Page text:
Old Fingalian rhymes and proverbs having reference to dogs and the hunting of the stag, as it was then pursued, are very common in the Highlands, and show how devoted to the chase were our Celtic ancestors. Our neighbour, the Rev. Mr. Clerk of Kilmallie, in his splendid edition of Ossian, gives some of these old rhymes in his very interesting and learned notes on Fingal. The following was sent us a short time ago, and as it has never appeared in print, we present it to the reader with a liberal translation. "We are always glad to be able to rescue from oblivion even the smallest shred of the folk-lore of the olden time. The story goes that this rhyme was first of all taught by a fairy to a gay young hunter "of the period," under the following circumstances :—Once upon a time, a sprightly, green-robed fairy, a sort of princess in her way, fell in love with a young Fingalian hunter, who had frequent occasion, on his way to and from the chase, to pass the shian or green knoll in which the fairy hand of the glen had taken up their abode. The fairy and her hunter lover had frequent opportunities of meeting in secret, until some evil-disposed sister fairy divulged Brianag's— for that was the fairy's name—imprudent and unfairy-like conduct to the powerful fairy prince Aerlunn, who was himself over head and ears in love with the beautiful Brianag, though she gave him no encouragement at all; on the contrary, she flatly told him that, great and powerful as he was, she did not love him in the least, and would have nothing to do with him. On hearing how things were going on, Aerlunn was very jealous and very angry, just as a mortal might be under similar circumstances, and he issued an edict, as Prince of the Fairies of that glen, by which, after reflecting severely on the unfairy-like conduct of Brianag and others of the band, he prohibited Brianag from leaving the shian on any pretence whatever, except for the one hour before midnight on the night when the moon completed her first quarter—perfect liberty to do as they like during this one hour in the month is every fairy's birthright, and no power can deprive them of it. He would have done something very dreadful to Brianag's lover, only the latter was protected from any evil a fairy enemy could do to him by a talisman of extraordinary value, which his uncle, a priest of the Druids, had given him, and which he always carried on his person. Brianag and her lover were thus able to meet for one hour in every month, despite the opposition of the angry Aerlunn, whose jealousy became at last so insupportable, that he resolved to shift his court and people from that glen to another at a great distance. To this arrangement, much as she regretted it, as it separated herself and her lover, Brianag dare not object. It is a prerogative appertaining to the Princes of Fairyland that they can shift their court at will, when and whither they please. The fairy palace thus forsaken is still to be seen in Glen Etive, and has ever since been called An Sithean Samhach—the Quiet or Deserted Eairy Knoll. On parting with her lover at their last interview, Brianag presented him with a silver horn, whose blast could be heard, loud and clear, over the Seven Hills and across the Seven Glens ; and knowing that it was his ambition to excel all others in the chase, she instructed him as to the best kind of dog to have and hunt withal as follows :—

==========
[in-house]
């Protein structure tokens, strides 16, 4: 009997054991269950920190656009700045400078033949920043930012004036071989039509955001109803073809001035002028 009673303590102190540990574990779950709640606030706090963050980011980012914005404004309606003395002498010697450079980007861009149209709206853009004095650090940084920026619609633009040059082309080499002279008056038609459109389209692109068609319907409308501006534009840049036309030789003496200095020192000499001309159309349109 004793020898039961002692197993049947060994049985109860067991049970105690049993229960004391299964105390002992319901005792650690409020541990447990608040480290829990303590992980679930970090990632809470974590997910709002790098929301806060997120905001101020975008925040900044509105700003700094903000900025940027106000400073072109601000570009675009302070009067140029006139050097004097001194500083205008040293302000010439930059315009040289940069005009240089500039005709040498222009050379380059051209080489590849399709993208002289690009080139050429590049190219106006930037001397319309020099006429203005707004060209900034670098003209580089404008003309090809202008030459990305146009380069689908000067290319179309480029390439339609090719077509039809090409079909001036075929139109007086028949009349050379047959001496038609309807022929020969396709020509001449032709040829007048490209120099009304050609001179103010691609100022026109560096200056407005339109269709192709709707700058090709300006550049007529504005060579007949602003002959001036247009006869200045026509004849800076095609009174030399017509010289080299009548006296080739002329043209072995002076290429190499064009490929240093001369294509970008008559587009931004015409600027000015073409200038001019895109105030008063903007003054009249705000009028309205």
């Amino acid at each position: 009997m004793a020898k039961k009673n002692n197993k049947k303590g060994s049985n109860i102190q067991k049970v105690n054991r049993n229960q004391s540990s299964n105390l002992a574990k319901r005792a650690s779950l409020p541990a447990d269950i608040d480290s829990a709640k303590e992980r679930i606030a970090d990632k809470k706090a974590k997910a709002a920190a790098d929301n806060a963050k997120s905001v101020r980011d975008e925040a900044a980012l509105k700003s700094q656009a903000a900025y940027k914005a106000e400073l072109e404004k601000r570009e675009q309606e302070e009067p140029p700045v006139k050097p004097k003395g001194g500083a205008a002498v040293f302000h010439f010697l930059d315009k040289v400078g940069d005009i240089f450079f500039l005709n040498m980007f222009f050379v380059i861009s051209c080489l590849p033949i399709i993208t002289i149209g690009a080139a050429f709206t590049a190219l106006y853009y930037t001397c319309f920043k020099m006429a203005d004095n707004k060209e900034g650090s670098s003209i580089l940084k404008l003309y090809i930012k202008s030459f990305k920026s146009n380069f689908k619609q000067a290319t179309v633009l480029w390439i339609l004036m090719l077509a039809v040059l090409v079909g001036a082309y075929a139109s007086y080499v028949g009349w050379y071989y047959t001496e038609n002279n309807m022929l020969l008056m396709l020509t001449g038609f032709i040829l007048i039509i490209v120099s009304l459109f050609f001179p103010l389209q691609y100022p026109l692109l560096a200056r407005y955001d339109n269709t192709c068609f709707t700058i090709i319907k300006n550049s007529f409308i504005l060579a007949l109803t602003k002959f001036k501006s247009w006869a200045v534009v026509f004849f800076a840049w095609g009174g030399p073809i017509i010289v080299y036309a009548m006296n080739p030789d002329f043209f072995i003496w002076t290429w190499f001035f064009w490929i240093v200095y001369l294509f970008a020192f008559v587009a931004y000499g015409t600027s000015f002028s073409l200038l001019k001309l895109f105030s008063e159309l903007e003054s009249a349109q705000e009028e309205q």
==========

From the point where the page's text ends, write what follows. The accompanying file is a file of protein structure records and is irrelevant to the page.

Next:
Which may stand in English thus :—

Get a yellow brindled dog,
First-born of his dam's first litter,
With a muzzle black as jet,
Reared on whey and milk of goats;
No stag in forest can escape him.

Those who rear deer-hounds, et juvenes qui gaudent canibus, might do worse than experiment a little according to the fairy's receipt; we shouldn't wonder at all if a splendid dog was the result, for these old rhymes are rarely devoid of reason. There is no reason at all events why such a dog might not turn out well.